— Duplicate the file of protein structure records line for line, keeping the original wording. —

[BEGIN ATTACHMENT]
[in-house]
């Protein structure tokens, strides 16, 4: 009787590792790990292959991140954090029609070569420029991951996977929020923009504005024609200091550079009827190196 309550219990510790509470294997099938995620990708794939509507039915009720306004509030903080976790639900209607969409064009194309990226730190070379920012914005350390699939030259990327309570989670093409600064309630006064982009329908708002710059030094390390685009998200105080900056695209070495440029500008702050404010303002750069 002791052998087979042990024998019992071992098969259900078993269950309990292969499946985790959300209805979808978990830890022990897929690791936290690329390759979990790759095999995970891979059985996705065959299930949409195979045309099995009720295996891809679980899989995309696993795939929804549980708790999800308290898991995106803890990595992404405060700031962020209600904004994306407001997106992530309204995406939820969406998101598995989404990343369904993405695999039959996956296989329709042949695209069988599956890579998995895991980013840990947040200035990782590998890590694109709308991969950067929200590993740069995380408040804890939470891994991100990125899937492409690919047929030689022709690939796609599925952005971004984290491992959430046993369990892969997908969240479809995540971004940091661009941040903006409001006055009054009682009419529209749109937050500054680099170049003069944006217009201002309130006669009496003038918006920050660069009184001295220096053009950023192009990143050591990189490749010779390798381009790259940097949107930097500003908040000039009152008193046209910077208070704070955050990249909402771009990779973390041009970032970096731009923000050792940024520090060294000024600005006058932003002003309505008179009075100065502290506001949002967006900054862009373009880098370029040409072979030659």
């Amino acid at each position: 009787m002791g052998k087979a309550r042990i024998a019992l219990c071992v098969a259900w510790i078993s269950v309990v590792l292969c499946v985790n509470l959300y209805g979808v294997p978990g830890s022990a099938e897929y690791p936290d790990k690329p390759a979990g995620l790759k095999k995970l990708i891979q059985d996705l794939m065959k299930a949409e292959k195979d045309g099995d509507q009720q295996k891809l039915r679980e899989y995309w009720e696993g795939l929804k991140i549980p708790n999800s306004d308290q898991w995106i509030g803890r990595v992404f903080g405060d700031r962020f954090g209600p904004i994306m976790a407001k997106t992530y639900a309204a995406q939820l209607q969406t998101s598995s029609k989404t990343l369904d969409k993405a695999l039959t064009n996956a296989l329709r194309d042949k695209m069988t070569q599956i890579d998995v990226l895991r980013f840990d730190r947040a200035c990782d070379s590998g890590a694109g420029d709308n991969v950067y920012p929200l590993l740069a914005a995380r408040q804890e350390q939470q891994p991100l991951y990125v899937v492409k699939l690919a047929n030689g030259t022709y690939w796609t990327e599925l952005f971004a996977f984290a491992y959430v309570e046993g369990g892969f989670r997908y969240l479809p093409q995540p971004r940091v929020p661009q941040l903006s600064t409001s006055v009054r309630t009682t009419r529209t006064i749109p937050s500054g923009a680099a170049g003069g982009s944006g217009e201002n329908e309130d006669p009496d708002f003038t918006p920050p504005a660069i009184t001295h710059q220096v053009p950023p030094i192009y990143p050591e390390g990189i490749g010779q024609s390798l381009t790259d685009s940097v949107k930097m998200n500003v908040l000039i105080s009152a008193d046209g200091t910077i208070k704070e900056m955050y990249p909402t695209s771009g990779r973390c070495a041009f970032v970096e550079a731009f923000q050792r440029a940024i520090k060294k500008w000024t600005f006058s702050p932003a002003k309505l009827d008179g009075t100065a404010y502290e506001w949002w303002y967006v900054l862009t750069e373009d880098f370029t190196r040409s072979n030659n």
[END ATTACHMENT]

[in-house]
């Protein structure tokens, strides 16, 4: 009787590792790990292959991140954090029609070569420029991951996977929020923009504005024609200091550079009827190196 309550219990510790509470294997099938995620990708794939509507039915009720306004509030903080976790639900209607969409064009194309990226730190070379920012914005350390699939030259990327309570989670093409600064309630006064982009329908708002710059030094390390685009998200105080900056695209070495440029500008702050404010303002750069 002791052998087979042990024998019992071992098969259900078993269950309990292969499946985790959300209805979808978990830890022990897929690791936290690329390759979990790759095999995970891979059985996705065959299930949409195979045309099995009720295996891809679980899989995309696993795939929804549980708790999800308290898991995106803890990595992404405060700031962020209600904004994306407001997106992530309204995406939820969406998101598995989404990343369904993405695999039959996956296989329709042949695209069988599956890579998995895991980013840990947040200035990782590998890590694109709308991969950067929200590993740069995380408040804890939470891994991100990125899937492409690919047929030689022709690939796609599925952005971004984290491992959430046993369990892969997908969240479809995540971004940091661009941040903006409001006055009054009682009419529209749109937050500054680099170049003069944006217009201002309130006669009496003038918006920050660069009184001295220096053009950023192009990143050591990189490749010779390798381009790259940097949107930097500003908040000039009152008193046209910077208070704070955050990249909402771009990779973390041009970032970096731009923000050792940024520090060294000024600005006058932003002003309505008179009075100065502290506001949002967006900054862009373009880098370029040409072979030659």
């Amino acid at each position: 009787m002791g052998k087979a309550r042990i024998a019992l219990c071992v098969a259900w510790i078993s269950v309990v590792l292969c499946v985790n509470l959300y209805g979808v294997p978990g830890s022990a099938e897929y690791p936290d790990k690329p390759a979990g995620l790759k095999k995970l990708i891979q059985d996705l794939m065959k299930a949409e292959k195979d045309g099995d509507q009720q295996k891809l039915r679980e899989y995309w009720e696993g795939l929804k991140i549980p708790n999800s306004d308290q898991w995106i509030g803890r990595v992404f903080g405060d700031r962020f954090g209600p904004i994306m976790a407001k997106t992530y639900a309204a995406q939820l209607q969406t998101s598995s029609k989404t990343l369904d969409k993405a695999l039959t064009n996956a296989l329709r194309d042949k695209m069988t070569q599956i890579d998995v990226l895991r980013f840990d730190r947040a200035c990782d070379s590998g890590a694109g420029d709308n991969v950067y920012p929200l590993l740069a914005a995380r408040q804890e350390q939470q891994p991100l991951y990125v899937v492409k699939l690919a047929n030689g030259t022709y690939w796609t990327e599925l952005f971004a996977f984290a491992y959430v309570e046993g369990g892969f989670r997908y969240l479809p093409q995540p971004r940091v929020p661009q941040l903006s600064t409001s006055v009054r309630t009682t009419r529209t006064i749109p937050s500054g923009a680099a170049g003069g982009s944006g217009e201002n329908e309130d006669p009496d708002f003038t918006p920050p504005a660069i009184t001295h710059q220096v053009p950023p030094i192009y990143p050591e390390g990189i490749g010779q024609s390798l381009t790259d685009s940097v949107k930097m998200n500003v908040l000039i105080s009152a008193d046209g200091t910077i208070k704070e900056m955050y990249p909402t695209s771009g990779r973390c070495a041009f970032v970096e550079a731009f923000q050792r440029a940024i520090k060294k500008w000024t600005f006058s702050p932003a002003k309505l009827d008179g009075t100065a404010y502290e506001w949002w303002y967006v900054l862009t750069e373009d880098f370029t190196r040409s072979n030659n």